Based on the market research, no strong associations with the college exist (positive or negative) in the markets, which provides a lot of opportunities for the college to formulate these impressions through communications and marketing.
These competitive differentiators should be uncovered with a survey dedicated to current and former nursing students.
2. Utilize strong credibility
Among the nursing population in the targeted geographies for the college, the school has a strong reputation for being a 2 year or associate’s degree school.
To counter this awareness, work needs to be done with messaging to help the nursing pool understand the college as a 4-year option, particularly with the new legislation.
3. Network with local hospitals
The college should strengthen its communication and employer relations with hospitals and healthcare systems in the Syracuse region.
This is driven by the data revealing employers in the western geographies were significantly more likely to be mentioned as an information source for respondents.
The benefits of these communication strategies would be 2-fold (stronger affiliations and a potentially positive impact on impressions of the college among key audiences).
4. Offer more hands-on coursework
Although a hybrid course structure is preferred, respondents want most of their time (75% or more) spent in the classroom.
The college should continue to ensure its hands-on clinical work is front-filled into the first 2 years of the program (which is preferred and a significant driver to obtaining a 2-year degree and then immediately earning an RN license).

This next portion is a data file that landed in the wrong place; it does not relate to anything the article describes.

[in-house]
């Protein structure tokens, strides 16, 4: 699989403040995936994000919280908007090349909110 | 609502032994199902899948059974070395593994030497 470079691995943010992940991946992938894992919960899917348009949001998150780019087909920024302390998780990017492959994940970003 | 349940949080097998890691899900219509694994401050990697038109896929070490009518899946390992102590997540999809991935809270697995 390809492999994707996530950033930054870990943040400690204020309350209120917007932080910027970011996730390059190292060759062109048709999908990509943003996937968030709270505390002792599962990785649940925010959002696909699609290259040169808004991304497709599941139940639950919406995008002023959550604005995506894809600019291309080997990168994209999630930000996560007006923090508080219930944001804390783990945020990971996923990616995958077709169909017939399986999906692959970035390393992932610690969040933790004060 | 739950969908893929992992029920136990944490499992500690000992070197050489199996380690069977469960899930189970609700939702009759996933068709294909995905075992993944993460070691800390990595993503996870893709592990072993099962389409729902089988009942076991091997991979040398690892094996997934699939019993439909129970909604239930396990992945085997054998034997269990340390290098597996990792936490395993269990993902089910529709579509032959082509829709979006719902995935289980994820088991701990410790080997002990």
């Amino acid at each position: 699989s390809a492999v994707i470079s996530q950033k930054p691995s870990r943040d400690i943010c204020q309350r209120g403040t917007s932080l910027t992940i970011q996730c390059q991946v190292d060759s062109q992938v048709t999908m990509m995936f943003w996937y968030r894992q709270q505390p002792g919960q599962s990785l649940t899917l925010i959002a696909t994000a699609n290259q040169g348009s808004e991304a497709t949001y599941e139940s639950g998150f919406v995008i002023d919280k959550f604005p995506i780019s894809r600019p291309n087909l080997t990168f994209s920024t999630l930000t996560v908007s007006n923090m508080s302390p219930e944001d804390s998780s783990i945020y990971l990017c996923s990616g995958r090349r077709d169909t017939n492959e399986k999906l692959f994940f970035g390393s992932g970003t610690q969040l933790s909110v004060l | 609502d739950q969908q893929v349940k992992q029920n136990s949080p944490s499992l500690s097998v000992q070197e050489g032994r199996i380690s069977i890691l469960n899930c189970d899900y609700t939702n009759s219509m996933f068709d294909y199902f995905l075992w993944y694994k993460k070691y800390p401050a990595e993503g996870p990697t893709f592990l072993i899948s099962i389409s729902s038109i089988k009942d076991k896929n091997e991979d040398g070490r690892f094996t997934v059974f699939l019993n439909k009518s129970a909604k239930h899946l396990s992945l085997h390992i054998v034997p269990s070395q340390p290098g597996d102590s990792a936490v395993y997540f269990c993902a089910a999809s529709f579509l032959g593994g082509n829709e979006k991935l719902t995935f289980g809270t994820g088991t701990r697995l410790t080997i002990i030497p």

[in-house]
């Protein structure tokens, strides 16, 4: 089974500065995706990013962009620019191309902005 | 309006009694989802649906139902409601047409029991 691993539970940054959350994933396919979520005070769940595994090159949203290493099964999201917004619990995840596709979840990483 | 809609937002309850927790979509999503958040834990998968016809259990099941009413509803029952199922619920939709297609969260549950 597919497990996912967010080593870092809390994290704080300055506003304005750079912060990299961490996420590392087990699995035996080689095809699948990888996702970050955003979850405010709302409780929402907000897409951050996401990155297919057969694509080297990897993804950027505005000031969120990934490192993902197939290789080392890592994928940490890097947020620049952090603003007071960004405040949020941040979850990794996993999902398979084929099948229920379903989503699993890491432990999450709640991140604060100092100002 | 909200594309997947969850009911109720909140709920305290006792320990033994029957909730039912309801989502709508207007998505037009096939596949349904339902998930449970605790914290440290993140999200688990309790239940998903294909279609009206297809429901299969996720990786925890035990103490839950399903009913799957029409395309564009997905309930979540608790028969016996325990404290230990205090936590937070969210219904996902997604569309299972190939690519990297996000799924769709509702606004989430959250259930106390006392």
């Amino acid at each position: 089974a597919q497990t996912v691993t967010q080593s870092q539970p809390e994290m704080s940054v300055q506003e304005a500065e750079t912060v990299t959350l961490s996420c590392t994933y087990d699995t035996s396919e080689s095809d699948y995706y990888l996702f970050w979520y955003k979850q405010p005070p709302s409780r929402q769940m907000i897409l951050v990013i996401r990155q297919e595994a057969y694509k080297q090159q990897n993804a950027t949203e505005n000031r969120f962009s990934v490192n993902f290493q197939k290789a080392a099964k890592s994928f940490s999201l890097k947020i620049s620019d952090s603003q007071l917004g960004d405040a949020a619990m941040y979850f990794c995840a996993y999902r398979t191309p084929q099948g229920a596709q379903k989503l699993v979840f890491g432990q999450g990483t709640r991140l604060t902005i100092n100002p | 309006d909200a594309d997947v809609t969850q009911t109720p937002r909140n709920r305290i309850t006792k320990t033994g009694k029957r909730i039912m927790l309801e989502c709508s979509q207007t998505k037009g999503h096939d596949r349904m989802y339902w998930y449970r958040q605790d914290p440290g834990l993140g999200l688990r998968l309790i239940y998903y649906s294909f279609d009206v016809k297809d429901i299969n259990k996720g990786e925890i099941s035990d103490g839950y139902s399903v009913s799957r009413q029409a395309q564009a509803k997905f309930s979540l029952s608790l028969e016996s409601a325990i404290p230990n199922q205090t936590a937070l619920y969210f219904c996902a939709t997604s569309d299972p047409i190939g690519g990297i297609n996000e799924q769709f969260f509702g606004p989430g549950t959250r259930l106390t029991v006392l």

Although some flexibility in class format is desired, the college should build its class structure with a significant focus on in-person learning.
The fact that the college builds its hands-on classes into the first 2 years, with the final 2 years being geared more toward nursing management, is a strong option and one the market wants.
5. Distance to travel to the college is the largest barrier in choosing
Because students expect and want to be in-person for learning, this could be a concern when attempting to attract students from distances. This is particularly difficult in the Central New York area, with so many nursing school options nearby.
The college should strengthen its relationship with 2-year community college programs and further differentiate itself from other competitive institutions.
Based in New York, Drive Research is a full-service market research company specializing in qualitative and quantitative research.
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George is the Owner & President of Drive Research. He has consulted for hundreds of regional, national, and global organizations over the past 15 years. He is a CX certified VoC professional with a focus on innovation and new product management.
Learn more about George, here.